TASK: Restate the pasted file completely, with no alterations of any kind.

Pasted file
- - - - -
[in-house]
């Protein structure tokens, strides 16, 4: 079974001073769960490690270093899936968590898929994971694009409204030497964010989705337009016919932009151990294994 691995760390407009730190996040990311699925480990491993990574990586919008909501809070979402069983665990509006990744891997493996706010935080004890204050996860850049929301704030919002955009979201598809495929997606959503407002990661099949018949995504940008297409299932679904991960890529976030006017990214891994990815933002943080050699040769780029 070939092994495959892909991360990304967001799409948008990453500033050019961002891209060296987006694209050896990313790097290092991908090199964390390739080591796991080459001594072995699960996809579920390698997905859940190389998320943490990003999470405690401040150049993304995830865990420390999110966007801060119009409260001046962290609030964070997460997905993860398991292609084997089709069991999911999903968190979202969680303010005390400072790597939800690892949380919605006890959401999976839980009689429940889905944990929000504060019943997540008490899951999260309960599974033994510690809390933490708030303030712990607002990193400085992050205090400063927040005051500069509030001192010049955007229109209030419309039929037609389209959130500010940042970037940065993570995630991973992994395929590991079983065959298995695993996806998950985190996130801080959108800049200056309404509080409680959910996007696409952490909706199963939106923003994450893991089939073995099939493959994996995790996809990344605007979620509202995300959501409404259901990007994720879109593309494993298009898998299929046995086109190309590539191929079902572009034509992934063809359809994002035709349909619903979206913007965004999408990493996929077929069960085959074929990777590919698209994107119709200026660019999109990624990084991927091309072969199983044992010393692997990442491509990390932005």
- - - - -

[in-house]
């Protein structure tokens, strides 16, 4: 079974001073769960490690270093899936968590898929994971694009409204030497964010989705337009016919932009151990294994 691995760390407009730190996040990311699925480990491993990574990586919008909501809070979402069983665990509006990744891997493996706010935080004890204050996860850049929301704030919002955009979201598809495929997606959503407002990661099949018949995504940008297409299932679904991960890529976030006017990214891994990815933002943080050699040769780029 070939092994495959892909991360990304967001799409948008990453500033050019961002891209060296987006694209050896990313790097290092991908090199964390390739080591796991080459001594072995699960996809579920390698997905859940190389998320943490990003999470405690401040150049993304995830865990420390999110966007801060119009409260001046962290609030964070997460997905993860398991292609084997089709069991999911999903968190979202969680303010005390400072790597939800690892949380919605006890959401999976839980009689429940889905944990929000504060019943997540008490899951999260309960599974033994510690809390933490708030303030712990607002990193400085992050205090400063927040005051500069509030001192010049955007229109209030419309039929037609389209959130500010940042970037940065993570995630991973992994395929590991079983065959298995695993996806998950985190996130801080959108800049200056309404509080409680959910996007696409952490909706199963939106923003994450893991089939073995099939493959994996995790996809990344605007979620509202995300959501409404259901990007994720879109593309494993298009898998299929046995086109190309590539191929079902572009034509992934063809359809994002035709349909619903979206913007965004999408990493996929077929069960085959074929990777590919698209994107119709200026660019999109990624990084991927091309072969199983044992010393692997990442491509990390932005």